After almost 40 years atop the Australian Ballet, David McAllister is forging a freelance career that includes choreographing a new production of Swan Lake for the Finnish National Ballet, co-writing his autobiography Soar and… taking the Elite Masterclass at The McDonald College during the Autumn holidays.
Alongside Queensland Ballet’s Rani Luther, and The McDonald College alumnus Natasha Crook, ex-Nederlands Danse Theatre, McAllister put 60 dancers through their paces over three days to April 14.
“It’s much more enjoyable teaching now because I’m NOT the Artistic Director of the Australian Ballet,” McAllister said. “I still love being around dancers.”
The fully-subscribed series attracted children of varying standards from dance schools around Sydney and interstate. They did not have to audition for entry.
“Talent does emerge from all sorts of places, you never know,” he said.
McAlister’s final season at AB in 2020, which was to have celebrated some of the many highlights of his long tenure there both as a dancer and as the Artistic Director, was largely cancelled due to Coronavirus.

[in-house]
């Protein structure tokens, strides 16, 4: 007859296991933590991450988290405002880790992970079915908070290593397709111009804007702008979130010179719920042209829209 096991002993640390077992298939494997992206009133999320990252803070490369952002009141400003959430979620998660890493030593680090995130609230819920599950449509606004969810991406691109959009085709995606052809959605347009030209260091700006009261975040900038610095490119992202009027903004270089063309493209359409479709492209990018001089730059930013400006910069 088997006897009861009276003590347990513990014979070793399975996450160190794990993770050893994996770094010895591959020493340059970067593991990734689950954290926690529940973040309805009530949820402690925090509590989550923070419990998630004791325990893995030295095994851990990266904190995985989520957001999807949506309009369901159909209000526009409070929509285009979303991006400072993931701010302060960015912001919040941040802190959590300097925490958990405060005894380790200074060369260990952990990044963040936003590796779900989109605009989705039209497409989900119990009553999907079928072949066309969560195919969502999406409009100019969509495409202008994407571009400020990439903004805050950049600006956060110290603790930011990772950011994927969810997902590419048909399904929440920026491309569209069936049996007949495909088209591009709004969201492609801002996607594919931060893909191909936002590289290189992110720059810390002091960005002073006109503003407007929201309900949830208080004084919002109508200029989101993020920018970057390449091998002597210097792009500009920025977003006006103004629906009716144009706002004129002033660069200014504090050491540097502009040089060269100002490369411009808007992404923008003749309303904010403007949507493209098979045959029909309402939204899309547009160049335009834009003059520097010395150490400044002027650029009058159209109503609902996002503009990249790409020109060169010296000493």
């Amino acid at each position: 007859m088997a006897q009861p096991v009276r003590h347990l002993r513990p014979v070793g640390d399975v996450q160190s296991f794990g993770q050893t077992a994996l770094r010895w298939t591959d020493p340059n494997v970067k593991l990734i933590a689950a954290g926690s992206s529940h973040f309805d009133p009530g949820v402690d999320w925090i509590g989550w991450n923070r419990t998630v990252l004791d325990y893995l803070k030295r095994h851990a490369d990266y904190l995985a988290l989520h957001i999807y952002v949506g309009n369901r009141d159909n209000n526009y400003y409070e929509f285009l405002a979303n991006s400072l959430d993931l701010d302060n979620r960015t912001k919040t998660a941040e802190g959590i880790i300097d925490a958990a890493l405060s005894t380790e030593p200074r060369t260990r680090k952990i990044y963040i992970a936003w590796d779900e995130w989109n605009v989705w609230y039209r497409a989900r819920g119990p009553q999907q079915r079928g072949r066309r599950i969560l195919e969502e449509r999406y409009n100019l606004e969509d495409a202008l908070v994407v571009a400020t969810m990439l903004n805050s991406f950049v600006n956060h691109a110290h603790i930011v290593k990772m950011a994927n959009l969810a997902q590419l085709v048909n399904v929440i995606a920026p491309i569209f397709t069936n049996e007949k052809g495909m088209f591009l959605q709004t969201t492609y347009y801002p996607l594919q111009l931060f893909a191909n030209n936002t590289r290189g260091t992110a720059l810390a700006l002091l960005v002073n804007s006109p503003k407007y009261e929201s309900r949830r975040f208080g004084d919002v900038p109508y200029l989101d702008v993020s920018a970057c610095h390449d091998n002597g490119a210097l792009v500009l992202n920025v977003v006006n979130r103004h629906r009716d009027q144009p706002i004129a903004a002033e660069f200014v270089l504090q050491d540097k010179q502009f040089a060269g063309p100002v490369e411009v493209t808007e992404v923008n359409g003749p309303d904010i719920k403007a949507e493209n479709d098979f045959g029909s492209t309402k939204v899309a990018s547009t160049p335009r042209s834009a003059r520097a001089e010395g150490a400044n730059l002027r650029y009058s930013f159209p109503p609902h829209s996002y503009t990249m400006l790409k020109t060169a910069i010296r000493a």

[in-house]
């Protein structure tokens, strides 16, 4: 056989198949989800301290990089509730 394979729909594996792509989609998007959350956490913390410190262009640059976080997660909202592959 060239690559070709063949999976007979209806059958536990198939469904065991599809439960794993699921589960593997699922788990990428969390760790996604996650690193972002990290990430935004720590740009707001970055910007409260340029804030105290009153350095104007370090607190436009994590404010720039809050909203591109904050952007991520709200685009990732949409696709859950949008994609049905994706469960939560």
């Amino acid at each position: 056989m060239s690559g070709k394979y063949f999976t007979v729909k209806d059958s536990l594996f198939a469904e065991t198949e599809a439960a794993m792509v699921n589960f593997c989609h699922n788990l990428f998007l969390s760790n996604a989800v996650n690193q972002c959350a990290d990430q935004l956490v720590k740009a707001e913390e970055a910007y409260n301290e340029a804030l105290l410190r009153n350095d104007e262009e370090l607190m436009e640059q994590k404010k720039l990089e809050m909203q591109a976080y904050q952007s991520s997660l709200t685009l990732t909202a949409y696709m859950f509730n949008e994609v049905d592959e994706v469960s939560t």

After so many years fully-immersed in the elite dance world he is remarkably sanguine about how that part of his career drew to a close.
“I had a lot of time at home by myself and I thought, it’s OK, I can do this,” he said.
McAllister’s recently-released biography charts his journey from growing up in suburban Perth and lobbying his parents to pursue a career in ballet, to his time as the boss.
McAllister’s parents insisted his finish his secondary education before he joined the AB in Melbourne.
“I am very grateful my parents insisted I finished my education (although at the time I thought they had ruined my life). Parents really do know best, who knew!!,” he said.
Rani Luther taught Masterclass participants an excerpt from her Queensland Ballet choreography and Natasha Crook returned to the studio for the first time in 15 years to teach an excerpt from Jiří Kylián’s Falling Angels. McAllister put the students through Signets from Swan Lake and Fairies and a male variation from Sleeping Beauty.
He said he enjoyed working with the children.
“All of us have that child within. I remember the fear of not being good enough so if you give them the opportunity to feel comfortable the magic glow comes forward,” he said.
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